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Pierre et Gilles (founded 1976)  

The French duo Pierre et Gilles pose an interesting paradox: their painted photographs are stylistically unique, bearing a highly specialized aesthetic that is uniquely their own, yet their work is patently derivative, made from the overt mixing of preexisting imagery, styles, genres, and pictorial traditions.

While all artists work under the influences of the visual world around them, Pierre et Gilles have taken the next step; their pictures are the result of a grab-bag of aesthetic interests and speak to a love affair with visual culture, taking equal pleasure in divinity and banality, beauty and smut.

The duo's work is remarkable not only for the seeming ease with which so many disparate influences--such as Renaissance and Baroque paintings, pornographic images, commercial photographs, and gaudy Catholic prayer cards--come together, but also for the visual effect achieved by the application of paint onto photographic surfaces.

Everything in their work is seen through a hazy, unreal veneer that commands the unsettling perfection of a print ad, the warm, still light of a Vermeer, the emotive detail of a church fresco, and the buffed, supple promise of a dirty magazine.

The story of Pierre et Gilles--Pierre Commoy and Gilles Blanchard--bears the same fairytale characteristics as much of their work: the young men, both born in the early 1950s in western France, fell madly in love in the mid-1970s after meeting at a party and going home together.

They soon began collaborating artistically, Pierre bringing the fruits of his formal training as a photographer, Gilles bringing his talents as a painter. Together, they have created a prolific body of work that now numbers into the several hundreds, including several flamboyant self-portraits.

In today's world, where unearthly visual effects are increasingly achieved with a computer, it may seem as though Pierre et Gilles's images are further results of digital dream-weaving. But make no mistake about it: their works are one of a kind, handmade objects, a fact that belies their frequent reproduction for use as magazine covers, advertisements, CD covers, and the like.

Artifice is central in Pierre et Gilles's work: their human subjects are set in frontal, didactic poses against alluring, but deliberately fake-looking backdrops. Drawing equally from portraiture, tableaux, fashion photography, and the celluloid media, their pictures serve as fanciful documentation for an array of subjects, each with its own discrete story.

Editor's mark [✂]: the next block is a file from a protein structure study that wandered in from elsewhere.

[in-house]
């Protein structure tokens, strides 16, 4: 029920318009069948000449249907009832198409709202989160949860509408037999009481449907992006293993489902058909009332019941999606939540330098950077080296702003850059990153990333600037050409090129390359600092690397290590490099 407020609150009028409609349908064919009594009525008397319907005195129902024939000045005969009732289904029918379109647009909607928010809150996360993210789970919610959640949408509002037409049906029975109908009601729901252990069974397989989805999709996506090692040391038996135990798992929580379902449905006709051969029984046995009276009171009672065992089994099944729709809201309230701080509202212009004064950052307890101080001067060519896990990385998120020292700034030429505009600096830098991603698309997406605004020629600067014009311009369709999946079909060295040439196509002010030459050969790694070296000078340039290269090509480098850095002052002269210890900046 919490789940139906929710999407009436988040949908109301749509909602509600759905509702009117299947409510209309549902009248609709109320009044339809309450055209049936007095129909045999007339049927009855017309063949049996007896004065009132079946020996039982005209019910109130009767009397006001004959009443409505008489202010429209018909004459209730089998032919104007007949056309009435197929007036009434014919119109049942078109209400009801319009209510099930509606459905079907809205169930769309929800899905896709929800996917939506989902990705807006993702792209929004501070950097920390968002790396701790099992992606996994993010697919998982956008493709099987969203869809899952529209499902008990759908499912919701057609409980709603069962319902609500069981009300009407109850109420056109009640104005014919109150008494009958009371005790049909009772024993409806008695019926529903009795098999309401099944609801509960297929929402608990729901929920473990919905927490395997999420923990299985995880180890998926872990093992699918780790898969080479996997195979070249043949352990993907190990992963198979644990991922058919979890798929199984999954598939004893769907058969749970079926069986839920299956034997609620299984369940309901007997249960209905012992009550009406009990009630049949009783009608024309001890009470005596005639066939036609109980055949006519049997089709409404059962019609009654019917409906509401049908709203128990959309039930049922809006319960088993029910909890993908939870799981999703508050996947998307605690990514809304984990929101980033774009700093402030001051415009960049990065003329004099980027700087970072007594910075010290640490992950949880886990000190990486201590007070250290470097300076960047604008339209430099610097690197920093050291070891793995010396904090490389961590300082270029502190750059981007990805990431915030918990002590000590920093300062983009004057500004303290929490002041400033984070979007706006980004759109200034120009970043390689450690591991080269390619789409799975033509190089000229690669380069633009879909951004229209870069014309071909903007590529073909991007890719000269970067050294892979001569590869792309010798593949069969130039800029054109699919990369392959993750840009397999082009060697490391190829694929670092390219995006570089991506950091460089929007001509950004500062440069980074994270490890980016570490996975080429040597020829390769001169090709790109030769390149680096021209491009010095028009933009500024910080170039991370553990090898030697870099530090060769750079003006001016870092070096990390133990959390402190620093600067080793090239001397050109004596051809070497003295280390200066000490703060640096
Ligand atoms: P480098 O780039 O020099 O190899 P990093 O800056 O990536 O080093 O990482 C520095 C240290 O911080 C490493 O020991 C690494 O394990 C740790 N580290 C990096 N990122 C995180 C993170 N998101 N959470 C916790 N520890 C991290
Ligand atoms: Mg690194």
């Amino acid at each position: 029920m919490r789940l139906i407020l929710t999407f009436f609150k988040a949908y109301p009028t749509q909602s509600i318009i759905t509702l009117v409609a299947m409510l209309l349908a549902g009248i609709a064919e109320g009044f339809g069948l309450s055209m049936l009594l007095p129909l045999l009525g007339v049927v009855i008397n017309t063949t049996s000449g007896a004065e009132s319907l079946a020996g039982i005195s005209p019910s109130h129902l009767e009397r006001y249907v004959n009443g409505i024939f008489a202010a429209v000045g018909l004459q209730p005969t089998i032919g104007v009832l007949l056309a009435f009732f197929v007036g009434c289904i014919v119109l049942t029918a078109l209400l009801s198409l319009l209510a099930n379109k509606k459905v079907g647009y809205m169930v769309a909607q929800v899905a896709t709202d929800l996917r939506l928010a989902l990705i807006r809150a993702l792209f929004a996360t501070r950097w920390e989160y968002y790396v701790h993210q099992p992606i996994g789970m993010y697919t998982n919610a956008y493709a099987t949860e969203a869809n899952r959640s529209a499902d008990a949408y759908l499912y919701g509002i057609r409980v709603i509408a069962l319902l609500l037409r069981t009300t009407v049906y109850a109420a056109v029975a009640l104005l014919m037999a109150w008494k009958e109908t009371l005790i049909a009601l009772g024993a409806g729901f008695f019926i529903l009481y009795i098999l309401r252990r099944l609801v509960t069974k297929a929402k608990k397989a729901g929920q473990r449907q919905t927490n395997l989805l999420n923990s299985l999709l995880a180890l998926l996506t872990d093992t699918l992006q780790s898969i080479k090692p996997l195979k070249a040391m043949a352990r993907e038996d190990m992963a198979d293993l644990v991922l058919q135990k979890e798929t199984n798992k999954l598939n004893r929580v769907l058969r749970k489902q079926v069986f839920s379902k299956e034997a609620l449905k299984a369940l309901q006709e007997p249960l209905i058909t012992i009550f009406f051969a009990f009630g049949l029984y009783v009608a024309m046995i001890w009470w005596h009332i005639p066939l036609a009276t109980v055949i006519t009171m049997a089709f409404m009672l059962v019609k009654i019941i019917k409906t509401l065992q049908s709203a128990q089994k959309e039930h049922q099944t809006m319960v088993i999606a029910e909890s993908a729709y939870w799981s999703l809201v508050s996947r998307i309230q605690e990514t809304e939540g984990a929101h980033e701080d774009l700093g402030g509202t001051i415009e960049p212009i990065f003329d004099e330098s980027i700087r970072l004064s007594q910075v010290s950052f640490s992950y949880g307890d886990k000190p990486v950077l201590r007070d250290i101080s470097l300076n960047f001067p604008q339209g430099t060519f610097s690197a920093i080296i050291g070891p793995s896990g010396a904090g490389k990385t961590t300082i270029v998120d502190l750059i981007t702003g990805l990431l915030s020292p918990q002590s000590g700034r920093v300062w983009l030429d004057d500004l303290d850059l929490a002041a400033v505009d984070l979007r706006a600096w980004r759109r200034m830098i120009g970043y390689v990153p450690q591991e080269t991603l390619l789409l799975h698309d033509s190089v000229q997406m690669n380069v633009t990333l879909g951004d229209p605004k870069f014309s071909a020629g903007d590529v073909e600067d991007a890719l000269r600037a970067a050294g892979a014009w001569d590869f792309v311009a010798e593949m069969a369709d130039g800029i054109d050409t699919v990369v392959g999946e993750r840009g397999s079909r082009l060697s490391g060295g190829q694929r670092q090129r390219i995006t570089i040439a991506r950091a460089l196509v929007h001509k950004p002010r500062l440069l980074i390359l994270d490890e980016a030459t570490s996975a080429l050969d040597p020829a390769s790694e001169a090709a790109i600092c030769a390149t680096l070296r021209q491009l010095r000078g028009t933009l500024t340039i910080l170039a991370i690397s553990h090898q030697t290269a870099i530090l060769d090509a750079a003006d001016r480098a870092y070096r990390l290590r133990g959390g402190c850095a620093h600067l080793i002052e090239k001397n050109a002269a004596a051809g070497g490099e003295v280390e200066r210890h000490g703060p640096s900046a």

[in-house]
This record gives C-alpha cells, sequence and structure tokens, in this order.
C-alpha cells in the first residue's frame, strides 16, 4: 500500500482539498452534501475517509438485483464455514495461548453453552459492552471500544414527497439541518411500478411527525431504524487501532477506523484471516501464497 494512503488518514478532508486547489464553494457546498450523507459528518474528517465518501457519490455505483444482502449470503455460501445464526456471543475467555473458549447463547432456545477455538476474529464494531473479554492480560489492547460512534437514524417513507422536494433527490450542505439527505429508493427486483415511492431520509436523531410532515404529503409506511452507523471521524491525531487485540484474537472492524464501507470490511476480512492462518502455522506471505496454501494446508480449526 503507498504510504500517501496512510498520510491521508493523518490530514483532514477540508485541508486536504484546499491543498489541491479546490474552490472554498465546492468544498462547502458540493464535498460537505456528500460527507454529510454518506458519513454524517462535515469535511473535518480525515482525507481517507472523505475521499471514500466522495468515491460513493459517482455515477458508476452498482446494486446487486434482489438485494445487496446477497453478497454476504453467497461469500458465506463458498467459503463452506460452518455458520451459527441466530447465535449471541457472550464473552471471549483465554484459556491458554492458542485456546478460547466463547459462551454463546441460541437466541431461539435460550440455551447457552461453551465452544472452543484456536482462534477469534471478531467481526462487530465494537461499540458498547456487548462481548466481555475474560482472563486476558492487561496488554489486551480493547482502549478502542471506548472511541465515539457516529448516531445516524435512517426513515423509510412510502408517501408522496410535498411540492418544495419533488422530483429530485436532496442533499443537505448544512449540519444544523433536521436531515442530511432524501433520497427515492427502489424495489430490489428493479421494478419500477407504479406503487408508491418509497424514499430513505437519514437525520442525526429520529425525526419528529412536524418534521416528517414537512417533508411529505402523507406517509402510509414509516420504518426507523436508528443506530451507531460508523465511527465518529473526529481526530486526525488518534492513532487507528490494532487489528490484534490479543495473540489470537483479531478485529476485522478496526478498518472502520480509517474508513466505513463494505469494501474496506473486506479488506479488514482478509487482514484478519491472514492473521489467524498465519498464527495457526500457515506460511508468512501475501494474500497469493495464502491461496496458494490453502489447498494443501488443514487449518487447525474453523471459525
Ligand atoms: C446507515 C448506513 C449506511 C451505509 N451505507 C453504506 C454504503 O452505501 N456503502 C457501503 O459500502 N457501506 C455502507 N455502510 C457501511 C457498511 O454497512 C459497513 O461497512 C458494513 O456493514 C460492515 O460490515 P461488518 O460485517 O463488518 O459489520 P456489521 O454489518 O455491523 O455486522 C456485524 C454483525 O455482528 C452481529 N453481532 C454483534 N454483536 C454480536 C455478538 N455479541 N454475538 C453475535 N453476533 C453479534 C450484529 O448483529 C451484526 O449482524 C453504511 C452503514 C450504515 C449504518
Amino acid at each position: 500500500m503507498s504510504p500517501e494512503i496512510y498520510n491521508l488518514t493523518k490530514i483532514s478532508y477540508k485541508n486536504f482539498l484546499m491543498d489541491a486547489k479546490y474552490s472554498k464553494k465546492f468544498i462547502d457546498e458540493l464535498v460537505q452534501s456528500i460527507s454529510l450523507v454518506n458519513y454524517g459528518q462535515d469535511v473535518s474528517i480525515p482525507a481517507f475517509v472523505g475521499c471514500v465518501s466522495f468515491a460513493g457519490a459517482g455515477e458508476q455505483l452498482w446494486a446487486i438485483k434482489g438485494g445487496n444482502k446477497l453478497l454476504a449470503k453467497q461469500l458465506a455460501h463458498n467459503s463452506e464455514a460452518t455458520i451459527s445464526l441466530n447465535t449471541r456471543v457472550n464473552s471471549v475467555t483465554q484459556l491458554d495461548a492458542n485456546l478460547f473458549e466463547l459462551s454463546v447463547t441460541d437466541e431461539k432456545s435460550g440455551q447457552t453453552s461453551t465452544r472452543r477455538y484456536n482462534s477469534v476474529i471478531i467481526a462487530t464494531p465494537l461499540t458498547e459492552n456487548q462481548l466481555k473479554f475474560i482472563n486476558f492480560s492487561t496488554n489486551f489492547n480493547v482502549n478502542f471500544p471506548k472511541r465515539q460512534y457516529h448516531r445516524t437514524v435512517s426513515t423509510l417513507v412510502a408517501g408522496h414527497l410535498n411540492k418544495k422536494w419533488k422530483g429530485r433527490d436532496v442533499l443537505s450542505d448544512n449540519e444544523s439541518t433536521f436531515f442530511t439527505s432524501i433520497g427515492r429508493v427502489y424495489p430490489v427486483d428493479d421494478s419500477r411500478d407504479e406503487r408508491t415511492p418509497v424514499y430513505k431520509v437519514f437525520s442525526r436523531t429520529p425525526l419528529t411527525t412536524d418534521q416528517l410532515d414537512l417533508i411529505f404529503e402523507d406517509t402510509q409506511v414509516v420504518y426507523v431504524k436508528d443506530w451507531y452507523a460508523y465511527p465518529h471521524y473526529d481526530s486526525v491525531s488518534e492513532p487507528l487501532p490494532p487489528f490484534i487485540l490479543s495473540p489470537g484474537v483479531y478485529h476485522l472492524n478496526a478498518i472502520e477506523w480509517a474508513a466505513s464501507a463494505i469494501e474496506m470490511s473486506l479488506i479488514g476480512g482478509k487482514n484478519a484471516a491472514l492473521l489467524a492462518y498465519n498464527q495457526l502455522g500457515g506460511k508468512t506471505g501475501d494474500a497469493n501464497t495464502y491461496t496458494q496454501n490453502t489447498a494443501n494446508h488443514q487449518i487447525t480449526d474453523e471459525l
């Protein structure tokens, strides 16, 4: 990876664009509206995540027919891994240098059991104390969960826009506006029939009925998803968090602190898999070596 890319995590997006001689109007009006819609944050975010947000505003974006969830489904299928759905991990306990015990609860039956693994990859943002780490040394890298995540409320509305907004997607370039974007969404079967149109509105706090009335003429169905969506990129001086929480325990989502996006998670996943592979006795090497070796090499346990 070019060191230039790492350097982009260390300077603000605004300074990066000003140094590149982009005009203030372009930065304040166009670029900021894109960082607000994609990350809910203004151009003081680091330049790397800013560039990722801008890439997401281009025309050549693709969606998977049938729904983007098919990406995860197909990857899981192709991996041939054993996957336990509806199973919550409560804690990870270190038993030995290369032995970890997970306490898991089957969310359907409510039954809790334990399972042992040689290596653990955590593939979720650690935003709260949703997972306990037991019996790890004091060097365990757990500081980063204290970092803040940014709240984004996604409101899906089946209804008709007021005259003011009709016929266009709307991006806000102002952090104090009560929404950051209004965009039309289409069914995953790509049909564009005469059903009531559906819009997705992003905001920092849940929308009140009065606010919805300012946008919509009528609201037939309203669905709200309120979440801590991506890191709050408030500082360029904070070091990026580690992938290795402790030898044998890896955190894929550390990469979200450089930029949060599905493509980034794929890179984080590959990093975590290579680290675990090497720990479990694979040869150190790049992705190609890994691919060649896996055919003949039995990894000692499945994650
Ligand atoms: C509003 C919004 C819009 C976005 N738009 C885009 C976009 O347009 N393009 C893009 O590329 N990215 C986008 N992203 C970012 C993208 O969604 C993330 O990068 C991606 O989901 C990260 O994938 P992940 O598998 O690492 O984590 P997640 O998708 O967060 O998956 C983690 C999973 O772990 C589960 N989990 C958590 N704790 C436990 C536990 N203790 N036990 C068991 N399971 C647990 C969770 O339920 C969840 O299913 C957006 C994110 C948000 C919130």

This is especially true of Pierre et Gilles's series of saints, wherein allegories of miracles are rendered in the same unreal patina as the hustlers, porn actors, and movie stars who populate other works.

The artists also routinely depict scenes from mythology, historical figures, current events, nudes, children, and what can only be described as celebrities playing dress-up. The common thread: an insistence on the (artificial) beauty of their subjects and a disregard for the limitations of their real-world referents.

That does not mean, however, that their pictures forsake complexity or criticism for beauty. While Pierre et Gilles's choice of subjects, as well as their stylistic milieu, might suggest a sort of universal humanism of shiny, happy people, the artists are equally interested in imposing on their pictures an explicitly gay (often critical) perspective.

Like many other gay artists, Pierre et Gilles focus heavily on the male body (within and outside of the context of same-sex lust), while casting women as nostalgic, glamorous camp icons.

But beyond that, Pierre et Gilles capture the nuances of modern gay life by casting male subjects who are beautiful but melancholy, in the throes of both pleasure and pain, hunting for illicit encounters, torn by political strife, or haunted by the potential for disease, death, and hatred. Heavy face make-up, scant costumes, drag, and uniforms play with notions of masculinity and the indelible male body.

Moreover, the artists' emphasis on artifice and their signature dream-like surfaces constitute a double-edged response to the prominence of the body-beautiful in mainstream gay culture by both reveling in and mocking notions of perfection, superficiality, aestheticism, and a proverbial place over the rainbow.

Thus, perhaps what makes Pierre et Gilles's work so compelling is that it achieves considerable complexity with remarkable unpretentiousness and accessibility. While their pictures certainly engage the postmodern tactic of remaking preexisting subjects, narratives, and pictorial conventions into new, highly self-conscious images, the artists hardly seem to champion postmodern critiques as the means through which to consider them.

Rather, they insist foremost on the allure of their impossible images, while also bringing new critical possibilities to the pleasures of eye-candy.

Jason Goldman


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Cameron, Dan. Pierre et Gilles. New York: Merrell and New Museum of Contemporary Art, 2000.

Marcadé, Bernard, and Dan Cameron. Pierre et Gilles: The Complete Works, 1976-1996. New York: Taschen, 1997.


    Citation Information
    Author: Goldman, Jason  
    Entry Title: Pierre et Gilles  
    General Editor: Claude J. Summers  
    Publication Name: glbtq: An Encyclopedia of Gay, Lesbian, Bisexual,
Transgender, and Queer Culture
    Publication Date: 2002  
    Date Last Updated October 15, 2002  
    Web Address  
    Publisher glbtq, Inc.
1130 West Adams
Chicago, IL   60607
    Today's Date  
    Encyclopedia Copyright: © 2002-2006, glbtq, Inc.  
    Entry Copyright © 2002, glbtq, Inc.  


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